• test is not independent
    • Math and Color are replaced with some static objects, thus changing the environment for following tests

But it works, even if it's not very well written. Here are some of its good features:

  • it tests a full game round with one bad and one good choice
  • it doesn't try to go around randomness by adding more code in the assertion part
    • it could have easily gone that way in order to determine the correct color in a random list, thus replicating or reverse engineering the Game logic into the test
  • all the expected results are completely predictable (the score values, the indexes, etc)
  • it tests only Game functionality, not others
    • I could have not mocked Color, loading color.js and thus relying in a single test on functionality from a dependency

The lessons learned from this tell us that both the Game code and the test code could have been written better in regard to maintainability, with dependencies clearly declared, easy to mock or replace. In fact, the greatest gain of a company with hiring a senior developer is not on how well code works, but how much time is saved and how much risk is avoided when the code is written with separation of concerns and unit testing in mind.

It is funny, but when a piece of code is not testable, writing a single unit test forces you to refactor it into a good shape. The rest of the tests only test functionality, as the class has been rewritten with testing in mind. So that is my advice: whenever you write something, even a silly game like Complementary, write one "happy path" unit test per class.

Homework for you: rewrite the Game class and its test class so that testing becomes easier and more correct.

Visual Studio has a nice little feature called Code Coverage Results, which you can find in the Test menu. However, it does absolutely nothing unless you have the Enterprise edition. If you have it, then probably this post is not for you.

How can we test unit test coverage on .NET projects without spending a ton of money?

I have first tried AxoCover, which is a quick install from NuGet. However, while it looks like it does the job, it requires xUnit 2.2.0 and the developer doesn't have the resources to upgrade the extension to the latest xUnit version (which in my case is 2.3.1). In case you don't use xUnit, AxoCover looks like a good solution.

Then I tried OpenCover, which is what AxoCover uses in the background anyway, which is a library that is suspiciously showing in the Visual Studio Manage NuGet Packages as published in Monday, February 8, 2016 (2/8/2016). However, the latest commits on the GitHub site are from April, only three months ago, which means the library is still being maintained. Unfortunately OpenCover doesn't have any graphical interface. This is where ReportGenerator comes in and some batch file coding :)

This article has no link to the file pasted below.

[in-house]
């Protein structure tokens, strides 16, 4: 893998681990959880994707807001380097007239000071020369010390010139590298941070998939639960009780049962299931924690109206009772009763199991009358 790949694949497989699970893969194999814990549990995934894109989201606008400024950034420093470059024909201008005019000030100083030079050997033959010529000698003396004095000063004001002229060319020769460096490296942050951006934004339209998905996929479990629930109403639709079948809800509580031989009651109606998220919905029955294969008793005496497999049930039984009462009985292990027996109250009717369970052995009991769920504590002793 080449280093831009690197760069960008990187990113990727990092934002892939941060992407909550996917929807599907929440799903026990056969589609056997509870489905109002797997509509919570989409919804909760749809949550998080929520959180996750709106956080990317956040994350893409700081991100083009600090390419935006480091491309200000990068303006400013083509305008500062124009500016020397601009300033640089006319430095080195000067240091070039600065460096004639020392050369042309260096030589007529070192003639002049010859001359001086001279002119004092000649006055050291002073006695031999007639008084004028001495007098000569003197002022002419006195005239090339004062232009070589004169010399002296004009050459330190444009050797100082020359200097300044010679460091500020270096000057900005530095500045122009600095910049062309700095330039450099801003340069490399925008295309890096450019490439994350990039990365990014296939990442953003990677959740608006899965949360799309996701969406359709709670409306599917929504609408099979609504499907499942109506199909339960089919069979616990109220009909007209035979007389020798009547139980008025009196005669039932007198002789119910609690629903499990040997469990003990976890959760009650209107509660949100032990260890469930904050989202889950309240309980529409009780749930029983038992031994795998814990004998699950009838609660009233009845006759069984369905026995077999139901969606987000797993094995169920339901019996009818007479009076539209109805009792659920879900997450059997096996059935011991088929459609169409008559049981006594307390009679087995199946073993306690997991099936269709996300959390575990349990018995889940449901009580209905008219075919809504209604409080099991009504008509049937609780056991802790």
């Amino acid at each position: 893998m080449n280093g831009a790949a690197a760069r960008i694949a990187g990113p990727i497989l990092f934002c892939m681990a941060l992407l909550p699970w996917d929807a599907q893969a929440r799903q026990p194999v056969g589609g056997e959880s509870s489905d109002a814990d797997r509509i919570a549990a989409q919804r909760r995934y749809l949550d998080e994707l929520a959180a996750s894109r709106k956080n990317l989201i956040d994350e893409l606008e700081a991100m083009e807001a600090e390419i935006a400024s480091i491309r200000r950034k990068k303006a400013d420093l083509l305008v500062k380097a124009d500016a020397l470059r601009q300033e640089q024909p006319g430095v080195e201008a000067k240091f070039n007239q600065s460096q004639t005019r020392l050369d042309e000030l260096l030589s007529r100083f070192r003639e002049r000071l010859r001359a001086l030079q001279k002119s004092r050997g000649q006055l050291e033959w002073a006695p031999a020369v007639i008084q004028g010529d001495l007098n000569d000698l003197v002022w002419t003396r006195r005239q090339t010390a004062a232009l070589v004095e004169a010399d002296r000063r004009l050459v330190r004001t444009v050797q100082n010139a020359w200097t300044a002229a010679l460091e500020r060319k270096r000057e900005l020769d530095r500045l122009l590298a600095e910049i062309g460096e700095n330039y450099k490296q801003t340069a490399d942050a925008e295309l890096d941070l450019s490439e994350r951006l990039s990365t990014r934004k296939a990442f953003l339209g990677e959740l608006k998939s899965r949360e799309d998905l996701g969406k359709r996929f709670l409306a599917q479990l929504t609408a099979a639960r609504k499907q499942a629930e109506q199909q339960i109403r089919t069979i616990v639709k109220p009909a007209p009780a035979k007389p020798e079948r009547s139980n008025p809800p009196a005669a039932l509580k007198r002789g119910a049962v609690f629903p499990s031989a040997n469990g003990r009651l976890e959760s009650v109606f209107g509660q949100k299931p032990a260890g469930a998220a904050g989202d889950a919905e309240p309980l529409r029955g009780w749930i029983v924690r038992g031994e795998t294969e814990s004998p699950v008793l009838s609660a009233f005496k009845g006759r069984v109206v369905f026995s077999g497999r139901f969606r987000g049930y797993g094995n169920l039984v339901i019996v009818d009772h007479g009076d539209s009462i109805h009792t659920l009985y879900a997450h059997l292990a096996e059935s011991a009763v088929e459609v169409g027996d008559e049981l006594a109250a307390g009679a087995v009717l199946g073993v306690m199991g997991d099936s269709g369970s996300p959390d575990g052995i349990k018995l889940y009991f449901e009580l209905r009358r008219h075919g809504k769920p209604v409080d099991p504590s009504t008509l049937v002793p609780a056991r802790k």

Bottom line, these are the steps that you need to go through to enable code coverage reporting on your projects:
  1. install the latest version of OpenCover in your unit test project
  2. install the latest version of ReportGenerator in your unit test project
  3. create a folder in your project root called _coverage (or whatever)
  4. add a new batch file in this folder containing the code to run OpenCover, then ReportGenerator. Below I will publish the code for xUnit
  5. run the batch file

Batch file to run coverage and generate a report for xUnit tests:
@echo off
setlocal EnableDelayedExpansion
 
for /d %%f in (..\..\packages\*.*) do (
set name=%%f
set name="!name:~15!"
if "!name:~1,9!" equ "OpenCover" (
set opencover=%%f
)
if "!name:~1,15!" equ "ReportGenerator" (
set reportgenerator=%%f
)
if "!name:~1,20!" equ "xunit.runner.console" (
set xrunner=%%f
)
)
SET errorlevel=0
if "!opencover!" equ "" (
echo OpenCover not found in ..\..\packages !
SET errorlevel=1
) else (
echo Found OpenCover at !opencover!
)
if "!reportgenerator!" equ "" (
echo ReportGenerator not found in ..\..\packages !
SET errorlevel=1
) else (
echo Found ReportGenerator at !reportgenerator!
)
if "!xrunner!" equ "" (
SET errorlevel=1
echo xunit.runner.console not found in ..\..\packages !
) else (
echo Found xunit.runner.console at !xrunner!
)
if %errorlevel% neq 0 exit /b %errorlevel%
 
set cmdCoverage="!opencover:\=\\!\\tools\\opencover.console -register:user -output:coverage.xml -target:\"!xrunner:\=\\!\\tools\\net452\\xunit.console.exe\" \"-targetargs: ..\\bin\\x64\\Debug\\MYPROJECT.Tests.dll -noshadow -parallel none\" \"-filter:+[MYPROJECT.*]* -[MYPROJECT.Tests]* -[MYPROJECT.IntegrationTests]*\" | tee coverage_output.txt"
set cmdReport="!reportgenerator:\=\\!\\tools\\reportgenerator -reports:coverage.xml -targetdir:.\\html"
 
powershell "!cmdCoverage!"
powershell "!cmdReport!"
start "MYPROJECT test coverage" .\html\index.htm

Notes:
  • replace MYPROJECT with your project name
  • the filter says that I want to calculate the coverage for all the assemblies starting with MYPROJECT, but not Tests and IntegrationTests
  • most of the code above is used to find the OpenCover, ReportGenerator and xunit.runner.console folders in the NuGet packages folder
  • powershell is used to execute the command strings and for the tee command, which displays on the console while also writing to a file
  • the little square characters are Escape characters defining ANSI sequences for showing a red text in case of error.

Please feel free to comment with the lines you would use for other unit testing frameworks, I will update the post.